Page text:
I've been thinking of doing the same thing in our old 100+ year old home as well, but have mainly been approaching this from a DIY perspective. I never even considered just hiring an electrician to do the work, and at $100 for one run, that might just be the best bet.

So... if I do decide to do this myself, my main run needs to go from the basement, where the ONT is, to the 3rd floor office / attic space, where pretty much all the computers in the house live, as well as the primary router. I've already got a decent MOCA bridge setup as a second node on the 1st floor, with a Netgear switch hanging off that to drive the home A/V stack, and a drop into the basement from the MOCA router to another NG switch to power whatever I decide to put down there in the future (currently just one old XP PC). If I instead do an ethernet run between the basement and attic, then everything can be on the same gigabit network, and as soon as Verizon turns up the Quantum speeds in my neighborhood (local CO is not fully "quantized" yet for some reason, maxing out at the 50/25 plan), I'll be ready with the internal wiring needed to run from the ONT to the primary router.

What I've been thinking of doing is running Cat 5e (or possibly 6) along the same path that a steam pipe currently travels from the basement all the way up to the 3rd floor radiator. I figure a small hole in the ceiling / floor of each floor would allow me to pass some heat resistant tubing behind the pipe (there is space between the hot pipe and wall in each room), and inside that would run the ethernet. Then I'd just need to seal up around each hole, and then probably paint the tube the same color as the wall in each room to help hide the new run.

Any thoughts / comments on that idea?


More Fiber
Premium,MVM
join:2005-09-26
West Chester, PA
kudos:32
said by guyjr:

So... if I do decide to do this myself, my main run needs to go from the basement, where the ONT is, to the 3rd floor office / attic space, where pretty much all the computers in the house live, as well as the primary router.

If I instead do an ethernet run between the basement and attic, then everything can be on the same gigabit network

If I understand you correctly, you'll need 2 cat5 runs from the basement to the 3rd floor.
•One for your WAN connection from the ONT to the router.
•One for your LAN connection back down to the basement.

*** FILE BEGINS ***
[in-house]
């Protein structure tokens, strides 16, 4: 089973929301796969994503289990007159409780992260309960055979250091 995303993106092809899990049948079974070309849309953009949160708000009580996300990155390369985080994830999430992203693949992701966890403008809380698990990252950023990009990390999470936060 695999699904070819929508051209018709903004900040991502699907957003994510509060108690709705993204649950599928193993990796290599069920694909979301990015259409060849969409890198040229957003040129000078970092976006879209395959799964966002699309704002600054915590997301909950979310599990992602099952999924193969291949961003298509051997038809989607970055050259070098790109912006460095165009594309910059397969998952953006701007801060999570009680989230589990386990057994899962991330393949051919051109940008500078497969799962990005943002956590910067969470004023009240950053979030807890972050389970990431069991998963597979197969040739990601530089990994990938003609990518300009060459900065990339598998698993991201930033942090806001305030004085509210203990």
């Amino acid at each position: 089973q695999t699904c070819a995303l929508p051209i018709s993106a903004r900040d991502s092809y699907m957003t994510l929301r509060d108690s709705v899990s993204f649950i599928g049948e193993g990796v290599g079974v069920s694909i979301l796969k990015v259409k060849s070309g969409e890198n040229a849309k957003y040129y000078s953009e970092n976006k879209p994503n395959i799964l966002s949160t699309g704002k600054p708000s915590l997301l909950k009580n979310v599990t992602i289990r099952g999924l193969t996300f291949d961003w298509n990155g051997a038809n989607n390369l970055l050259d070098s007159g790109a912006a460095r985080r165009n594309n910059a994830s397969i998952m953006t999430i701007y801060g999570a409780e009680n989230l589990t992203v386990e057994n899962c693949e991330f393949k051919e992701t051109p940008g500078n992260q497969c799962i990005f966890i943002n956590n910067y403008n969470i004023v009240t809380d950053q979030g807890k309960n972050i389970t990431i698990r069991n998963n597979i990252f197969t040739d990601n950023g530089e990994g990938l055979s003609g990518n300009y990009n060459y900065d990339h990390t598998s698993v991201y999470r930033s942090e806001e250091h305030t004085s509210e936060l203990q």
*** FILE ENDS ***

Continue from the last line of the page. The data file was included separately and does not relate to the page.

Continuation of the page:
You can't run your WAN and LAN connections over the same cable.

I was able to get an electrician to make the cat5 runs for $50 per drop as long as he didn't have to terminate the cables. If you can terminate the cables yourself, you can probably save yourself some money.
--
There are 10 kinds of people in the world; those who understand binary and those who don't.


mr_slick

join:2003-05-22
Lynnwood, WA
reply to sapman986
i will add that if you are planning on running cable (the OP or others) you might as well use cat6 since the price difference is minimal.

guyjr

join:1999-08-30
USA
reply to More Fiber
said by More Fiber:

If I understand you correctly, you'll need 2 cat5 runs from the basement to the 3rd floor.
•One for your WAN connection from the ONT to the router.
•One for your LAN connection back down to the basement.

Ah, yes, that is true. I think in that case it would make sense to move the router into the basement, as I've already got a couple NG switches on the 3rd floor. Thanks for pointing that out!


wa2ibm
Premium
join:2000-10-10
San Jose, CA
Since we're talking about wiring a multi-story house for Ethernet, I thought I'd pass along some experience that I've had.

I have several NetGear Gig-E Layer 2 switches (GS-724T), one in the main wiring room, one in the upstairs office (where my server and several other machines are), and another in the downstairs heater closet (that feeds my primary workstation, the ethernet-connected TV and Blu-Ray boxes, and the master BR).

Initially, I'd run one CAT-5e from the main wiring closet to each of the other two switches. However, I found that when moving large files from a machine connected to the downstairs switch to the server connected to the office switch, that there was some slowdown along the way. It helped when I ran a second cable along with the first, with the ports defined as a trunk group. Apparently when there's other traffic between switches, there's some contention for that one cable and having two cables in a trunk group reduces that contention.

Oh, and BTW, you CAN run WAN and LAN on the same (trunk) cable, provided you have layer 2 switches on each end and define the WAN and LAN circuits as different VLANs. I do that with a 4th switch in the (relatively cool) garage where I have a gig-e NAS box sitting next to my DSL modem that's right behind the NID. The NAS box and modem are connected to different ports on an 8-port NG switch that are on different VLANs. If I had an ONT (Fios not available here), I'd have it connected to that switch as well.
--
- Bill